Released in a limited edition of 49 copies in hessian bag (sand bag) with digi pack CD with 8-page booklet and 4 facsimile WW1 postcards; also includes a T-Shirt and a badge.
Sometimes the buzzing drones and industrial field recordings are joined by a dreamy violin, as in The Blue Forest, wistful and resigned, with crossfire all over, because violence is never far away, and the fire-vomiting mouths of enemy weapons plow the immense silence at regular intervals (Mincing Machine). In The Bone Machine, we walk along the implications of all this violence, in the wake of a hesitant and pensive piano. The wind rustles around the ears, there is some rumbling in the distance, but the battle is won, although the price is high and the proud hero once again raises the eyes in the direction of his lieutenant before he dies for the fatherland. Drum-like percussion, gently gurgling drones and a hushed piano build a contemplative soundtrack for Third Light, voiced by Karla Aelswitha, while Ghost of Empire floats on patches of heroic speeches, a dark piano, noise and field recordings, fragments from the French national anthem, the sound of a passing steam train and then high organ tones for snippets of Land of Hope and Glory. After the short soundscape Shellshock, we hear repetitive electro drones for The Mouthless Dead, a poem about the countless dead, the beloved faces forever disappeared in an anonymous grave, with atmospheric piano sounds and noise, that sounds like hammering on wood. After the brief piano track Heimatschuss, the triple track A Madman’s Flash follows, in which the piano sets the mood and the violin creates accents (As Quiet As), harmless drones do the same in the soundtrack for the trilingual text All the Mad Men, assisted by a moody piano and noise, while Krieg, about life as one big war, floats on a simple drone. A Drawing Down or Blinds closes the album with church bells and noise. It’s finished, the damage can be calculated.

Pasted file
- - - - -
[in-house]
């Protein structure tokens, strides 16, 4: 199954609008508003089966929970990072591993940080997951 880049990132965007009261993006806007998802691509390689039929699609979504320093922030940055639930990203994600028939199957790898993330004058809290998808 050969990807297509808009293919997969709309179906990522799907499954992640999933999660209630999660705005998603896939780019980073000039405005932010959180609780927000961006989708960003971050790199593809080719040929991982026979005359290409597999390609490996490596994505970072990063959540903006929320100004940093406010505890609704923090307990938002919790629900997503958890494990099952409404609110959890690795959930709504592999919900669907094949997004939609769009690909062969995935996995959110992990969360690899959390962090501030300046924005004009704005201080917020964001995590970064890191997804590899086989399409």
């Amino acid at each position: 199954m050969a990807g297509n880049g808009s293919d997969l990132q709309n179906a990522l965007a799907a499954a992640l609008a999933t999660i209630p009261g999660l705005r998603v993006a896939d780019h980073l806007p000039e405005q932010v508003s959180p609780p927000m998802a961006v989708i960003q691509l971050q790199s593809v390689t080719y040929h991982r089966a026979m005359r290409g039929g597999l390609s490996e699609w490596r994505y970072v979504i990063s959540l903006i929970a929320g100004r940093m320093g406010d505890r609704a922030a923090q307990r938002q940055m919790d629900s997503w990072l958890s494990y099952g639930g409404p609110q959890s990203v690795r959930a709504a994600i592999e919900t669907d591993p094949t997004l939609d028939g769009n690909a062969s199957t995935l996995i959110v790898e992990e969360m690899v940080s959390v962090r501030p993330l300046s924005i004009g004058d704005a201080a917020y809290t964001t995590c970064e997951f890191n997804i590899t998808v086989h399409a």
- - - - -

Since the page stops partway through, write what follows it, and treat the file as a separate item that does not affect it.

Millions of the Mouthless Dead is an impressive hommage to the Great War that tore Europe apart 101 years ago. The original poems are the starting point, but as music lovers we are interested in the soundtrack of Martin Bowes and Anni Hogan as well, an equally impressive collage of drones, piano, violin, organ, noise and field recordings, and certainly one of the best sound productions about the First World War.